Dec 9, 2020
Group Synthesis, Part 7
(D) Erroneous Teachings
No group is perfect, neither is any teacher or member of the group, but many aspiring students see things in terms of black and white. Either the group is completely rejected or completely accepted by some. The same goes for its leadership.
Therefore, once a black and white student joins a group and feels good about it he often sees himself as in 100%. If contradictions are run by him or her they will be oblivious to them, almost like they either did not exist, or espousing a feeling that it would be wrong to question anything.
Many of these black and white types are so embedded in their group, its teacher and ideology that attempting to change their minds is a waste of time. Such individuals will continue with the all or nothing approach for lifetimes to come, or until they reach some type of painful crises that causes them to seriously reflect on their approach.
The seasoned seeker though is not black and white. He realizes there is no such thing as the perfect group and people and merely seeks out the one that is the best for individual and group progression.
There are a number of flaws that the astute student may see in his chosen group.
(1) Teachings that he believes to be either not true or questionable.
Perhaps he likes most of the material presented. In other words, there are enough positive teachings and activities that the few which are questionable are not enough to cause him to withdraw support. The group does not seem perfect but it is the best he can find.
How then should he handle those teachings which do not register with his inner self.
First the student must make sure he understands the material correctly. As a teacher myself I have often found that this is where the problem lies. The seeker has misunderstood what I was saying and a little clarification and further explanation solved the problem.
Therefore, if the seeker senses that further details may help him to be more unified with the group then he should ask questions and study any additional materials available.
Then after doing all that is possible to understand the teachings, but some still do not correctly register, what should he do?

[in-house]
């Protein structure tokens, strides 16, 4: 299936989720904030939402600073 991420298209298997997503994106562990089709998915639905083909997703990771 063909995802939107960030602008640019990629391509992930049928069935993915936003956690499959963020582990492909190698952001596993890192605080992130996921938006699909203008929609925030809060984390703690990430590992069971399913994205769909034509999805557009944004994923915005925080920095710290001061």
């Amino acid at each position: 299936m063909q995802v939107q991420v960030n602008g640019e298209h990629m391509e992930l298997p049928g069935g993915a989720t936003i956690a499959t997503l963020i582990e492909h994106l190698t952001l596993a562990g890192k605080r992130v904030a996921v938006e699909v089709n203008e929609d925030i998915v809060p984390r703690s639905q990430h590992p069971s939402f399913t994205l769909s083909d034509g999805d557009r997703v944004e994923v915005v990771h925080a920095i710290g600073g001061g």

At that point he must weight the positives and negatives. If the group overall registers as 90% or more positive he may want to stay and support it despite the problematic 10%. After all, there may be nothing he can support 100% and everything else out there seems inferior.
If he decides to stay then it would be disruptive for group unity to focus, especially in any group conversations, with the negative 10%. He would be better off to focus on the 90% he can support.
Does this mean he goes into denial on the 10%. No. He should continue to keep his eye out for further resolution in a positive way, but resist the temptation to inject complaining and arguing in general group conversations.
If he comes up with new information that would shed light on the questionable 10% then it may be beneficial to bring it up to the leadership with a non critical attitude.
(2) Various teachings that are accepted by the group yet seem to contradict each other.
This appears often in many belief systems and group teachings.
Maybe the leader is teaching that the world will end in five years yet they are making plans for decades ahead.
Maybe one set of teachings seem to indicate we live only one life and another supports reincarnation.
Perhaps one part of the teachings say that in the true reality there is only one life and others seem to teach there will always be many lives, but just eventually unified.
In the ideal group the student should be able to ask any question that he desires as long as the tone is civil. However, most groups are far from the ideal and in many groups such questions may bring frowns from leaders and black and white members.
The student must therefore survey the situation.
If he senses that the leadership and the group are open to such questions then he should ask away.